The Joseph Harp Correctional Center in Lexington.
Ben Fenwick / Oklahoma Watch

The Federal Communications Commission voted 3-2 Thursday to place caps on how much inmates in jails and prisons can be charged for making phone calls.

The new caps will help inmates and their families, many of whom struggle with finances because of poverty or the loss of a breadwinner, and help them stay in touch with each other, said Commissioner Mignon Clyburn, who championed the rule.

“The system is inequitable. It has preyed upon our most vulnerable for far too long. Families are being further torn apart and the cycle of poverty is being perpetuated,” Clyburn said.

President Obama tours the El Reno Federal Correctional Institution on July 16, 2015
Kate Carlton Greer / KGOU

Federal inmates who met with President Barack Obama at an Oklahoma prison during the filming of a documentary in July are hopeful the show will influence policymakers.

About 50 inmates gathered at the El Reno federal prison Wednesday to watch the premiere of Fixing the System, a Vice on HBO special report.

The Obama administration Friday is taking a small step toward expanding adult prisoners' access to federal Pell grants. The money would help pay for college-level classes behind bars.

Wesley Fryer / Flickr

Governor Mary Fallin signed legislation Monday allowing judicial discretion for a number of nonviolent crimes.

House Bill 1518, known as the Justice Safety Valve Act, permits judges to lessen mandatory minimum sentences when the term is “not necessary for the protection of the public” and could “result in substantial injustice to the defendant.”  

The latest figures from the Bureau of Justice Statistics show Oklahoma has the highest rate of prison homicides in the nation, with state inmates killed at a rate more than three times the national average.

The figures reviewed by The Associated Press as part of a months-long investigation show 39 homicides at Oklahoma prisons between 2001 and 2012, a rate of 14 per 100,000 inmates. The second highest rate is Maryland with 11 homicides per 100,000. The national average is 4 per 100,000.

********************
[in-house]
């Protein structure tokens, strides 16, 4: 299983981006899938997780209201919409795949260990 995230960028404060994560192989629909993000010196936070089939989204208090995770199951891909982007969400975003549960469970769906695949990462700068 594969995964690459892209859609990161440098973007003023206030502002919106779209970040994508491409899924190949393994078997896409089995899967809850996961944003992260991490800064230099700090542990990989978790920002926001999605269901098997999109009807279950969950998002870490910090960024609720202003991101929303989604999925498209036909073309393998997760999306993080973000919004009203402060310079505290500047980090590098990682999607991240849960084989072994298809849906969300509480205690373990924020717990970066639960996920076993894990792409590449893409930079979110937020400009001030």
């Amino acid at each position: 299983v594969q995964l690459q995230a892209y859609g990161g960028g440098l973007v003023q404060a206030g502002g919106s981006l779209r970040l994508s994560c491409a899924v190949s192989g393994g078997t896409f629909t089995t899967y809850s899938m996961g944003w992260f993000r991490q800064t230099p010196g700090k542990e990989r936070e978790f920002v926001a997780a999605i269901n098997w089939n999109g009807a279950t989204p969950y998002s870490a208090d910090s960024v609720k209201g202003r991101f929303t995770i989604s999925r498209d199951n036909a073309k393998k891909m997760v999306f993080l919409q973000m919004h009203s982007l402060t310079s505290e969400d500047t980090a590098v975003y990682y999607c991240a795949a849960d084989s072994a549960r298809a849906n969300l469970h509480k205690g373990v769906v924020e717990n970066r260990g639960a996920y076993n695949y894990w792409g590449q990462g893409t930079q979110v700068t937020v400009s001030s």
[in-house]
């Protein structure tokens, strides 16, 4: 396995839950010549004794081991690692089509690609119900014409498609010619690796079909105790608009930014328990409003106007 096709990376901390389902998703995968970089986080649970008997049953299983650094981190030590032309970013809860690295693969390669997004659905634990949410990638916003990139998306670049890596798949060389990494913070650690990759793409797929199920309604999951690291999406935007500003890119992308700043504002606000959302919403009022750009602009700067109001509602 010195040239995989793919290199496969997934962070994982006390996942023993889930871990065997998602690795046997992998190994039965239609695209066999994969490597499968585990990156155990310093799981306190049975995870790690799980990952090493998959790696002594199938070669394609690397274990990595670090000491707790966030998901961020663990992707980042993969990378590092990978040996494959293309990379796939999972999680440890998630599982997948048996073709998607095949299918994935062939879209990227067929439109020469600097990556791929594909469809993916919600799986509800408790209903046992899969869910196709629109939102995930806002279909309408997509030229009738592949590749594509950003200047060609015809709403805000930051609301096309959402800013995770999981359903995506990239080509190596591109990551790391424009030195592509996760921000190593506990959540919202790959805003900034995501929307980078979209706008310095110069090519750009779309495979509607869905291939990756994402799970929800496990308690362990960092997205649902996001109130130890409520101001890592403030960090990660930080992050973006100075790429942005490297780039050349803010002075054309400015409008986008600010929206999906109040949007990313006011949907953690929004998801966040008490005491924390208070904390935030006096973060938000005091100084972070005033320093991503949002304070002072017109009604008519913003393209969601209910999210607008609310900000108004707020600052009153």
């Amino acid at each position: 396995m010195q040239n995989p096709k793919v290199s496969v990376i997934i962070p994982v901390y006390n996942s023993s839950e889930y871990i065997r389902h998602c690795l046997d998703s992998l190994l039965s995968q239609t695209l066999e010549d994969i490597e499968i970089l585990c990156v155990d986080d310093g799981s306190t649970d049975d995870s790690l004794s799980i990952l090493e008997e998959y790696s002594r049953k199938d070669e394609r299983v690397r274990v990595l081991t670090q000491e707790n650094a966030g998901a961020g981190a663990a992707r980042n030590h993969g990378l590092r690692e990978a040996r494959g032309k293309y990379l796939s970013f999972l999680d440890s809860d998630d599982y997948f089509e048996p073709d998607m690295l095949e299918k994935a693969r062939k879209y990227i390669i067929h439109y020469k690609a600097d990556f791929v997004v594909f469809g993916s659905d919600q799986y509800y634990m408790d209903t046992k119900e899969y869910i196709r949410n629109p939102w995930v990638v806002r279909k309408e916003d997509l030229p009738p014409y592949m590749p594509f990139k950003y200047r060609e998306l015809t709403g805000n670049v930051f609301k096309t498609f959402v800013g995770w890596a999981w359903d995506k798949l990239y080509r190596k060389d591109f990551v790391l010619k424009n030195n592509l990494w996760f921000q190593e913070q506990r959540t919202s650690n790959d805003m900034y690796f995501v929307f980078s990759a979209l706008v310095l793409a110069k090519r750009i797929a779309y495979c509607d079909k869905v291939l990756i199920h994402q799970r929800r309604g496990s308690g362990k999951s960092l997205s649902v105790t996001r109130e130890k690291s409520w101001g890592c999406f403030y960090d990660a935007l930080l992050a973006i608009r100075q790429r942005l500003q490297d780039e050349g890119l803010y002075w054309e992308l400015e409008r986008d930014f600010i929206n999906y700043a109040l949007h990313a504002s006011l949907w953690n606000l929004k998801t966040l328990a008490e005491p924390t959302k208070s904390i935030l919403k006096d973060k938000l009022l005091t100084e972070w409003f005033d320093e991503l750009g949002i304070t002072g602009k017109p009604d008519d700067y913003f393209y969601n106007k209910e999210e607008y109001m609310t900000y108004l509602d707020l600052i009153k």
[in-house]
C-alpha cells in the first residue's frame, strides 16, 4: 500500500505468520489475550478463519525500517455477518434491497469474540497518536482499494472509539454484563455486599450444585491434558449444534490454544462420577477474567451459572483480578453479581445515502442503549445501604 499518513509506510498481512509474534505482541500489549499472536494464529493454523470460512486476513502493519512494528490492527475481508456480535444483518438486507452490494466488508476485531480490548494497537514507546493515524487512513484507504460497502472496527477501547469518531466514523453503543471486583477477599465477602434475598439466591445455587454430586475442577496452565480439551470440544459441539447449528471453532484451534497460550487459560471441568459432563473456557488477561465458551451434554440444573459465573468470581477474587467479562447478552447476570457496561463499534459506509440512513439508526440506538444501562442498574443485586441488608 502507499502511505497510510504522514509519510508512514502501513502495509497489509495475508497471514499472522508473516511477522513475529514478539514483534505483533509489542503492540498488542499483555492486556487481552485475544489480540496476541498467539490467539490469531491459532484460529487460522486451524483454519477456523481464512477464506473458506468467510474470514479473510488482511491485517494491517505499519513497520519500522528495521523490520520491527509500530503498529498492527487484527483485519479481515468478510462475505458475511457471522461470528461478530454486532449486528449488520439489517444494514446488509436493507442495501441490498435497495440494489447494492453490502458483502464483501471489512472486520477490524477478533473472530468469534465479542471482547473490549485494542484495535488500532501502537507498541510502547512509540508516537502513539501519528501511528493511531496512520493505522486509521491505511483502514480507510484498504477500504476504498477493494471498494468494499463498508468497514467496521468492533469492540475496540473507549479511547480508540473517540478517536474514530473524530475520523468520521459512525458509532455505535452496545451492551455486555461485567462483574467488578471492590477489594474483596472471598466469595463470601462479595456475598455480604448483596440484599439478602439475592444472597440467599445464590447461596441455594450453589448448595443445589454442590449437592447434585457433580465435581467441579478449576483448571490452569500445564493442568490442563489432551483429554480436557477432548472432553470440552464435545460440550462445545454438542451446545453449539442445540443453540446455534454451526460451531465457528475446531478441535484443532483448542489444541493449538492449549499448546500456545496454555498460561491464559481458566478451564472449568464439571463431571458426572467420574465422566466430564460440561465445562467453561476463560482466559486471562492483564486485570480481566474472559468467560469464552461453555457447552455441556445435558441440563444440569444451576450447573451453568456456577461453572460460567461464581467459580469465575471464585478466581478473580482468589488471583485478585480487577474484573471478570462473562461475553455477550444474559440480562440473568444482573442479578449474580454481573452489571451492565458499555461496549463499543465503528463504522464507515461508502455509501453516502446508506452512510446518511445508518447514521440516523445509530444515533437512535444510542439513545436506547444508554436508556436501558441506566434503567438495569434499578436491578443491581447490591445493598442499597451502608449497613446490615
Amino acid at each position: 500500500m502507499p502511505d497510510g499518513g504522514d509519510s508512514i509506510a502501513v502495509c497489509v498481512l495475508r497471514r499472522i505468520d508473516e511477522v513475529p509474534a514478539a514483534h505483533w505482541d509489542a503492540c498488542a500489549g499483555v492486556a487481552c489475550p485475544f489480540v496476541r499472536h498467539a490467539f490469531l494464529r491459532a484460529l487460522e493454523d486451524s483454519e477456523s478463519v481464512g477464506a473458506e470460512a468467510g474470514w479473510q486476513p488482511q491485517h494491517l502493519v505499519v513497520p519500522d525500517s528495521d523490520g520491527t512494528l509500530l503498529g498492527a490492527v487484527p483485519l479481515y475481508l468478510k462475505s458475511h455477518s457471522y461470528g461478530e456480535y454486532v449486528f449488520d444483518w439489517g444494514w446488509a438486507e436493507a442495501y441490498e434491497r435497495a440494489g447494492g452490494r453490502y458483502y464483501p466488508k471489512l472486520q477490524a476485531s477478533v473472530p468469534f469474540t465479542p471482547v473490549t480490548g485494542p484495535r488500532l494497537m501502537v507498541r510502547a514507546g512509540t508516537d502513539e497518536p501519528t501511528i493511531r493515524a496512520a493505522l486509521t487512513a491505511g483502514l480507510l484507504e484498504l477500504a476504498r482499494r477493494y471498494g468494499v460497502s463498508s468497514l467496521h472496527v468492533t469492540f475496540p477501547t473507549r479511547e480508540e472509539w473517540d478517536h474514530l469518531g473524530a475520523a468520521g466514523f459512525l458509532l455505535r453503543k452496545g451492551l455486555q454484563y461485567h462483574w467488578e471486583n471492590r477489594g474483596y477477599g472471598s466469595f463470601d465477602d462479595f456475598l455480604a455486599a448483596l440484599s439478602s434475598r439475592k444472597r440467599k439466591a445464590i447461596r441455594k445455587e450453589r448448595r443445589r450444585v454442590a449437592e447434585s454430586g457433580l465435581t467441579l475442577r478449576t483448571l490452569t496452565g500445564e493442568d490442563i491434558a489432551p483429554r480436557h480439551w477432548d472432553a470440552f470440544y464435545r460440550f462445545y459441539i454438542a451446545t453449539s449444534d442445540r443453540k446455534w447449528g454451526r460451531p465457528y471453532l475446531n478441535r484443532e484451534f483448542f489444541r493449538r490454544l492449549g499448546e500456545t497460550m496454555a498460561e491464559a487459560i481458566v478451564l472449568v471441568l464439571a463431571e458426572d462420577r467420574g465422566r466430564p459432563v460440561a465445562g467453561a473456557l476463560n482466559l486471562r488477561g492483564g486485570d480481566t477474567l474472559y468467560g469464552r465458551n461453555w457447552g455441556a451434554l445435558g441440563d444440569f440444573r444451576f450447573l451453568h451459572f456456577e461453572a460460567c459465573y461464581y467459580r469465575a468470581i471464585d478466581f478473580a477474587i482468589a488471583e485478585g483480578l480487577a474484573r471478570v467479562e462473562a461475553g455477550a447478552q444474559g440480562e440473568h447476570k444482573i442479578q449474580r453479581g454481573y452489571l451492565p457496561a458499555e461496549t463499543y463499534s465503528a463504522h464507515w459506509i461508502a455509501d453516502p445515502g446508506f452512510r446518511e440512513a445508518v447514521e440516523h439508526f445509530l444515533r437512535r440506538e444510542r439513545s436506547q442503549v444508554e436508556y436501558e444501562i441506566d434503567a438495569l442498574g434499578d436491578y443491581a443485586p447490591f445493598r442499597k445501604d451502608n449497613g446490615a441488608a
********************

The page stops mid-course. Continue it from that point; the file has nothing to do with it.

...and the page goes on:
Wesley Fryer / Flickr

Department of Corrections Director Robert Patton plans to meet this week or next with Pardon and Parole Interim Director Jari Askins to discuss the possible early release of certain nonviolent offenders due to prison overcrowding.

The Board of Corrections approved a recalculation of the prison system’s capacity Thursday, showing the state’s facilities are now at 116 percent of capacity.

Yumi Kimura /

Police in Tulsa say an escaped Oklahoma state prison inmate has been recaptured following a short chase.

Police told reporters that 24-year-old Christopher Rowe was arrested Wednesday night in north Tulsa after an officer spotted him driving a sport utility vehicle and that he led police on a short chase before being stopped and arrested.

prison bars
mikecogh / Flickr Creative Commons

An Oklahoma prison inmate who walked away from a minimum security facility on New Year's Eve was the fourth inmate to escape from the prison in less than a week.

Department of Corrections spokesman Jerry Massie says 24-year-old Christopher Rowe remained on the loose Tuesday. Massie says officials believe he is in the Tulsa area. The other three inmates who walked away from the John H. Lilley Correctional Center on Dec. 27 were returned to the Okfuskee County facility within a day.

Oklahoma County

County jails are inadequate holding facilities for those with long-term criminal sentences, Oklahoma Department of Corrections Director Robert Patton said Wednesday during an interim study.

A report prepared by House staffer Joshua Maxey said the daily required payment by the DOC to the counties is $27 per day plus medical costs for each inmate. 

The total money paid by the DOC in fiscal year 2013, he said, was $26.3 million. The costs covered 1,700 inmates currently awaiting transfer to DOC facilities.

As of this month, there is a backlog of 240 inmates.

DOC Discussing Possible Nursing Home For Aging Prison Population

Oct 28, 2014
Tim (Timothy) Pearce /

The Department of Corrections has begun preliminary talks with a nursing home operator concerning the possibility of contracting with a facility to house aging state inmates, the Senate Public Safety Committee was told Tuesday.

Dr. William Cooper, the department’s chief medical officer, said the department was approached by a nursing home operations firm about the possibility of contracting with the department. The discussions are in the very early stages.